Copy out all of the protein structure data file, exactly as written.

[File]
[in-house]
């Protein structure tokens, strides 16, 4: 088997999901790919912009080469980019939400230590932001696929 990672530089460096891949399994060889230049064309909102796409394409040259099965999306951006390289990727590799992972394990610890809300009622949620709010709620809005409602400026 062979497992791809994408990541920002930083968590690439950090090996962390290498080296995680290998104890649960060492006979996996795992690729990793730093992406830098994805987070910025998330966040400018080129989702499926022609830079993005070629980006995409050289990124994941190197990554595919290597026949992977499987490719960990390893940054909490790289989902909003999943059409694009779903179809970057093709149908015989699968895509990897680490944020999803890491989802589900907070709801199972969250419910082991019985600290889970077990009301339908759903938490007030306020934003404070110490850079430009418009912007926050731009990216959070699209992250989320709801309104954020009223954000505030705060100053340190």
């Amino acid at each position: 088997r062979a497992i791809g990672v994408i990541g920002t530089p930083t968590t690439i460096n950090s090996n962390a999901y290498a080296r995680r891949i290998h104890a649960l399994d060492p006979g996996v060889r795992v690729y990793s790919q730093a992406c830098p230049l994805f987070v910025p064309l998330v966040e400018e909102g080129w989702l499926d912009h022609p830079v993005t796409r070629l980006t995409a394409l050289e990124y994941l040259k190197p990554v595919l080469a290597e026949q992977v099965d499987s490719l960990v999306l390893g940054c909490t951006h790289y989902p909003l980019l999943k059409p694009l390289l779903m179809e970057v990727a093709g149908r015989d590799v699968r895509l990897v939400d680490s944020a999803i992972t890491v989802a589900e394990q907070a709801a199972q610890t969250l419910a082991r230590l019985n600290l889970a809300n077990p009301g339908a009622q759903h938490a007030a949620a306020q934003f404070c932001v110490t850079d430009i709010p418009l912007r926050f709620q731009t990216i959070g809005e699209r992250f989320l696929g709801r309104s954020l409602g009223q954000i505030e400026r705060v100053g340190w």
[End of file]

[in-house]
């Protein structure tokens, strides 16, 4: 088997999901790919912009080469980019939400230590932001696929 990672530089460096891949399994060889230049064309909102796409394409040259099965999306951006390289990727590799992972394990610890809300009622949620709010709620809005409602400026 062979497992791809994408990541920002930083968590690439950090090996962390290498080296995680290998104890649960060492006979996996795992690729990793730093992406830098994805987070910025998330966040400018080129989702499926022609830079993005070629980006995409050289990124994941190197990554595919290597026949992977499987490719960990390893940054909490790289989902909003999943059409694009779903179809970057093709149908015989699968895509990897680490944020999803890491989802589900907070709801199972969250419910082991019985600290889970077990009301339908759903938490007030306020934003404070110490850079430009418009912007926050731009990216959070699209992250989320709801309104954020009223954000505030705060100053340190």
């Amino acid at each position: 088997r062979a497992i791809g990672v994408i990541g920002t530089p930083t968590t690439i460096n950090s090996n962390a999901y290498a080296r995680r891949i290998h104890a649960l399994d060492p006979g996996v060889r795992v690729y990793s790919q730093a992406c830098p230049l994805f987070v910025p064309l998330v966040e400018e909102g080129w989702l499926d912009h022609p830079v993005t796409r070629l980006t995409a394409l050289e990124y994941l040259k190197p990554v595919l080469a290597e026949q992977v099965d499987s490719l960990v999306l390893g940054c909490t951006h790289y989902p909003l980019l999943k059409p694009l390289l779903m179809e970057v990727a093709g149908r015989d590799v699968r895509l990897v939400d680490s944020a999803i992972t890491v989802a589900e394990q907070a709801a199972q610890t969250l419910a082991r230590l019985n600290l889970a809300n077990p009301g339908a009622q759903h938490a007030a949620a306020q934003f404070c932001v110490t850079d430009i709010p418009l912007r926050f709620q731009t990216i959070g809005e699209r992250f989320l696929g709801r309104s954020l409602g009223q954000i505030e400026r705060v100053g340190w």